Grammy nominated, multi-platinum producer and composer Tom Holkenborg, aka Junkie XL, is a skilled multi-instrumentalist whose versatility and mastery of studio technology put him on the cutting edge of contemporary music. His ability to combine electronic, pop, and classical influences has made him a highly sought after Hollywood composer. Most recently, he drew from his extensive knowledge of classical forms combined with his work in contemporary music to create the cool, exciting scores for the action thriller 300: Rise of an Empire and the futuristic action-adventure Divergent opening in theaters March 21st.
I recently landed an exclusive interview with Junkie XL who spoke about how he created a score for 300 that combined the film’s intense action and character themes with a thematic tone influenced by the sea, the challenge of capturing the world of Divergent from the first person perspective of its heroine, how he works with directors and draws on his eclectic background as an artist to craft the right sound, his Dutch roots and their influence on his music, his musical inspirations that include Pink Floyd and Nirvana, his collaborative relationship with Hans Zimmer and the possibility of working with him on Interstellar, and his upcoming projects: Mad Max: Fury Road and The Amazing Spider-Man 2. Check out the Junkie XL interview after the jump.
Question: You’re the composer on two new films: 300: Rise of an Empire and Divergent. I really enjoyed the music in both because it complimented and worked so well with the movie. Can you talk a little about how each of these projects came together for you?
JUNKIE XL: Well obviously they’re two completely different films that needed a completely different approach. With 300, it started because I was helping Hans (Zimmer) on Man of Steel and that’s how I got to know Zack Snyder. I got into the game of 300 pretty late. I got approached by Zack if I wanted to do this score and I was obviously very much up for it. After seeing the film, I wanted to try something that was very brutal but fresh at the same time. I basically wanted to do something strongly rhythm orientated and with sound design on original instruments from that time period or from that culture. For me, it was very important to underscore the fact that this is not like your typical traditional, historical drama, but this is like a comic book in live action version. It comes so close to what Frank Miller does, and I think Zack is pretty brilliant in making that work. I thought the music needed to be very modern and also almost like out of context to underscore that feeling for that movie, whereas Divergent is a completely different animal.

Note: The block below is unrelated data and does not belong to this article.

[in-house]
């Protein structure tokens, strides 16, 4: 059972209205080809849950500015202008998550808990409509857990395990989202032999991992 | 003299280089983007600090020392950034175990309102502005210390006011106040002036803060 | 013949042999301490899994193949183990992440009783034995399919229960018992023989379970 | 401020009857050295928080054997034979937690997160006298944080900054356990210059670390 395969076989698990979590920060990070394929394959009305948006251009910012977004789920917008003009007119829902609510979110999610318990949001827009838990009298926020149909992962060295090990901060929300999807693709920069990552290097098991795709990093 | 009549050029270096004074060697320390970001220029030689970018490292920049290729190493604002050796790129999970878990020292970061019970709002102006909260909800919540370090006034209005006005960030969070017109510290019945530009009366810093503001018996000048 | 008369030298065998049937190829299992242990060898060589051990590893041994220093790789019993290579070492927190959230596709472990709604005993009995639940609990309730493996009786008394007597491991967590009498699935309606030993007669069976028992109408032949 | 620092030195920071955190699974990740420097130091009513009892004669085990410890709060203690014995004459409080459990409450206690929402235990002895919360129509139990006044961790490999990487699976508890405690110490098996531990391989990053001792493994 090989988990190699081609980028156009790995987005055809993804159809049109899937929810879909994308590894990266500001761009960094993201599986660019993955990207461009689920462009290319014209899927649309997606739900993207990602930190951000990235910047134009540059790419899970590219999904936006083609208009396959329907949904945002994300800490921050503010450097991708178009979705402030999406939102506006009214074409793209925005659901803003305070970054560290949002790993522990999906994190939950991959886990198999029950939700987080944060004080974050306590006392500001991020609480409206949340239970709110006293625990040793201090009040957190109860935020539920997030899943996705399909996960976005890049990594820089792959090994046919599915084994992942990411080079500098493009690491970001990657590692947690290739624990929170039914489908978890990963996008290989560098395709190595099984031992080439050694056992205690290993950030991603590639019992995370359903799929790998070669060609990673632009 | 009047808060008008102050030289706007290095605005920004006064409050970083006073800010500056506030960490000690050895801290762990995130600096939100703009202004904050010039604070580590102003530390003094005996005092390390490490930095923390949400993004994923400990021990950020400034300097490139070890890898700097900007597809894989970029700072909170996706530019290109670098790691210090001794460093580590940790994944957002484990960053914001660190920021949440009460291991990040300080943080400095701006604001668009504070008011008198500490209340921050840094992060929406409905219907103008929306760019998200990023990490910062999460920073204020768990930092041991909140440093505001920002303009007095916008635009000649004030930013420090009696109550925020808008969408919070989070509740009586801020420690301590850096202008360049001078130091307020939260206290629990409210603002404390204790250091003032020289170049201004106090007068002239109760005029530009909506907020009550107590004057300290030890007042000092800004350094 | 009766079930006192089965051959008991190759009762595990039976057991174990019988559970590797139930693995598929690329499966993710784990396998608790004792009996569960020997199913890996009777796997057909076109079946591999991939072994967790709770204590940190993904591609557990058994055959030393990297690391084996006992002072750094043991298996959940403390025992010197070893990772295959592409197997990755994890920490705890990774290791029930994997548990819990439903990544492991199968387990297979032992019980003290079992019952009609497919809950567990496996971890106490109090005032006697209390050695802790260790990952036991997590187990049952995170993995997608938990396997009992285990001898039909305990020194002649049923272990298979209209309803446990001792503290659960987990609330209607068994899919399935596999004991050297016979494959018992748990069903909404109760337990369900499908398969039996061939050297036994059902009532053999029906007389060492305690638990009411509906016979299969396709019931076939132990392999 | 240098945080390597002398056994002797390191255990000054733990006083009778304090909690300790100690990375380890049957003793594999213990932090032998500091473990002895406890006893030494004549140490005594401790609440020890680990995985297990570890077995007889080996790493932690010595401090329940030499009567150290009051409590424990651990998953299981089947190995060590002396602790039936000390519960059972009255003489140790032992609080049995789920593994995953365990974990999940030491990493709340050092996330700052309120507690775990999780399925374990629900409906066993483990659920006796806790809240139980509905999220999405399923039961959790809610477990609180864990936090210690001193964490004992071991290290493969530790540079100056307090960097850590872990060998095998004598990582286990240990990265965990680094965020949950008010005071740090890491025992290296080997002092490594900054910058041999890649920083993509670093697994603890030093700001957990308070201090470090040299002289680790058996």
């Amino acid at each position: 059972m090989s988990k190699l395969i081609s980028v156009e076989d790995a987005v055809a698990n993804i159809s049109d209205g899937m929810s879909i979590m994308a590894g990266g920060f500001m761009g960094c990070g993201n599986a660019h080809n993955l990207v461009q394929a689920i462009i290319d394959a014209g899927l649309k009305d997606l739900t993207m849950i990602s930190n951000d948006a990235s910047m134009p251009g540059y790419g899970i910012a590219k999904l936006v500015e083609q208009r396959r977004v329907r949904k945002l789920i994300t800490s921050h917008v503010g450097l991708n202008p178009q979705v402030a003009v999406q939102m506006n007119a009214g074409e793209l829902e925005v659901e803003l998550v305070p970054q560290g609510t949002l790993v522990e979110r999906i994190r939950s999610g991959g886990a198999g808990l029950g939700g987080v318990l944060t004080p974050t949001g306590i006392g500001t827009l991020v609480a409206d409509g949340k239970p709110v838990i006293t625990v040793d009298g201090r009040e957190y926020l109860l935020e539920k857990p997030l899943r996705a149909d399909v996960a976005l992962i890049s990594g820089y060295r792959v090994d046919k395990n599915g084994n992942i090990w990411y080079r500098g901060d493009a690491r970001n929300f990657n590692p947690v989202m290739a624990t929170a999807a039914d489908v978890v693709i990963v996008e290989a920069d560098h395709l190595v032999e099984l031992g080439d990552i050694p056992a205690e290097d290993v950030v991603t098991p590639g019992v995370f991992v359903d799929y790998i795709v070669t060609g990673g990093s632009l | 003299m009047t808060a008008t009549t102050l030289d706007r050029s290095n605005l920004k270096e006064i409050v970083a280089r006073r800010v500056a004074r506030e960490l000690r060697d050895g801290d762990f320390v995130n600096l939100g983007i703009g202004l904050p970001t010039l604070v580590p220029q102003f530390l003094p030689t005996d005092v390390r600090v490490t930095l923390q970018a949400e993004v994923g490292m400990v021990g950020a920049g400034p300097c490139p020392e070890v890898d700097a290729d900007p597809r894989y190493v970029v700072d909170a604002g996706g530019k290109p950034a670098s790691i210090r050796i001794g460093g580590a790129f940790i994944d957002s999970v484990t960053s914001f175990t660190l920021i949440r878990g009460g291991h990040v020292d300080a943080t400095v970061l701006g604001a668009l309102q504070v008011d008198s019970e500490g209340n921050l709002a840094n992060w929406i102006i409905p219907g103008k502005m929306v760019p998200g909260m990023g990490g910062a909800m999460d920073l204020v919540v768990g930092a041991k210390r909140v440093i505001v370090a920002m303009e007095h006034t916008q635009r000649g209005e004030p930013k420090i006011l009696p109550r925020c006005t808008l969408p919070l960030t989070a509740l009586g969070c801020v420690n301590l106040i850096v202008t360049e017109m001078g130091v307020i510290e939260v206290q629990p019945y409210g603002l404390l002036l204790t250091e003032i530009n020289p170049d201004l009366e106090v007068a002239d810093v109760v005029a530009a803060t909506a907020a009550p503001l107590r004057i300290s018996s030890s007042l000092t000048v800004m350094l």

The most difficult part for me to capture with Divergent is that, for starters, it’s a movie that’s shot in first person perspective. I wanted to create a world of this main character. First she’s Beatrice and then she becomes Tris when she joins Dauntless. I needed to score the music constantly from her point of view. As you know, once she finds out that she’s Divergent, she basically can trust nobody and she doesn’t have friends and allies anymore. I thought the only people that can root for her are the audience. So, the music needs to pull you into her character. You need to sympathize with her. For me, the most important way to do that was actually not to approach it from an electronic perspective at first, because that is what you would expect for a futuristic movie. I actually wanted to start – and that’s how the movie starts – with three solid acoustic instruments that kind of draw you into that world and draw you into her head. And then, eventually her theme goes through all these different emotions, like whether she feels insecure or she’s not fitting in, to suspense, to fear, to friendship, to love, and eventually taking her into becoming a heroine. That was a really interesting journey to test that and figure out how I wanted to do that.
JUNKIE XL: I trust my instincts. When I see a film or when I read a script, like ten pages in I know immediately if this is something for me and I really want to put my teeth into it. It’s interesting with both 300 and Divergent. With Divergent, I hadn’t seen the movie. I had just read the script. I had long talks with both the producers, Lucy Fisher and Doug Wick, and the director Neil Burger about what this movie was all about. Based on the script, I wrote 40 minutes of music just inside my head and I sent it out to them. I was like, “Does this work? Are you feeling this?” And with 300, I saw the film for the first time, and then immediately I had so many ideas about what I wanted to do for the film. So, for me, it’s purely based on my first instinct.
How do you create a score for a film that involves a story that plays out on an epic scale like 300: Rise of an Empire? How do you strike a balance between capturing the energy of the visual effects that we see on the screen and honoring the culture of the film’s time period?